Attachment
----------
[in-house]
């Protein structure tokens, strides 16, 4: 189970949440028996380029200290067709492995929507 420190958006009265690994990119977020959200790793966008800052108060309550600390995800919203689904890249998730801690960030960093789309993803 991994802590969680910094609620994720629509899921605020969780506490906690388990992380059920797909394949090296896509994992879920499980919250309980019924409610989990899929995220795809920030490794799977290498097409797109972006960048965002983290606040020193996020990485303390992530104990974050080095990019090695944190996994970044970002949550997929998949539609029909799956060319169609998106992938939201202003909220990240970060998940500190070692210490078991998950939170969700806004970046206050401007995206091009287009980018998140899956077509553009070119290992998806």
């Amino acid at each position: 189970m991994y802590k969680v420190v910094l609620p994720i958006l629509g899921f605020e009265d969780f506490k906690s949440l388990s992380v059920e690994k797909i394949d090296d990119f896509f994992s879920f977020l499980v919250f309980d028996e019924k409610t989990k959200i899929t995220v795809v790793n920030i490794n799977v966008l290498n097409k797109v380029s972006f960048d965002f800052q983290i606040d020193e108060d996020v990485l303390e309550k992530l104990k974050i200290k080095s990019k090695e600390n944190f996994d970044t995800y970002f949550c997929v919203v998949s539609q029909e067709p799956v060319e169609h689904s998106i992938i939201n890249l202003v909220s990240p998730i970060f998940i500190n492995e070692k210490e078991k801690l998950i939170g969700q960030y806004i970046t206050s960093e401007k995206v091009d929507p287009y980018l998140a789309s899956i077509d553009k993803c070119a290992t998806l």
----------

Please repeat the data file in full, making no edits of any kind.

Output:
[in-house]
């Protein structure tokens, strides 16, 4: 189970949440028996380029200290067709492995929507 420190958006009265690994990119977020959200790793966008800052108060309550600390995800919203689904890249998730801690960030960093789309993803 991994802590969680910094609620994720629509899921605020969780506490906690388990992380059920797909394949090296896509994992879920499980919250309980019924409610989990899929995220795809920030490794799977290498097409797109972006960048965002983290606040020193996020990485303390992530104990974050080095990019090695944190996994970044970002949550997929998949539609029909799956060319169609998106992938939201202003909220990240970060998940500190070692210490078991998950939170969700806004970046206050401007995206091009287009980018998140899956077509553009070119290992998806």
């Amino acid at each position: 189970m991994y802590k969680v420190v910094l609620p994720i958006l629509g899921f605020e009265d969780f506490k906690s949440l388990s992380v059920e690994k797909i394949d090296d990119f896509f994992s879920f977020l499980v919250f309980d028996e019924k409610t989990k959200i899929t995220v795809v790793n920030i490794n799977v966008l290498n097409k797109v380029s972006f960048d965002f800052q983290i606040d020193e108060d996020v990485l303390e309550k992530l104990k974050i200290k080095s990019k090695e600390n944190f996994d970044t995800y970002f949550c997929v919203v998949s539609q029909e067709p799956v060319e169609h689904s998106i992938i939201n890249l202003v909220s990240p998730i970060f998940i500190n492995e070692k210490e078991k801690l998950i939170g969700q960030y806004i970046t206050s960093e401007k995206v091009d929507p287009y980018l998140a789309s899956i077509d553009k993803c070119a290992t998806l």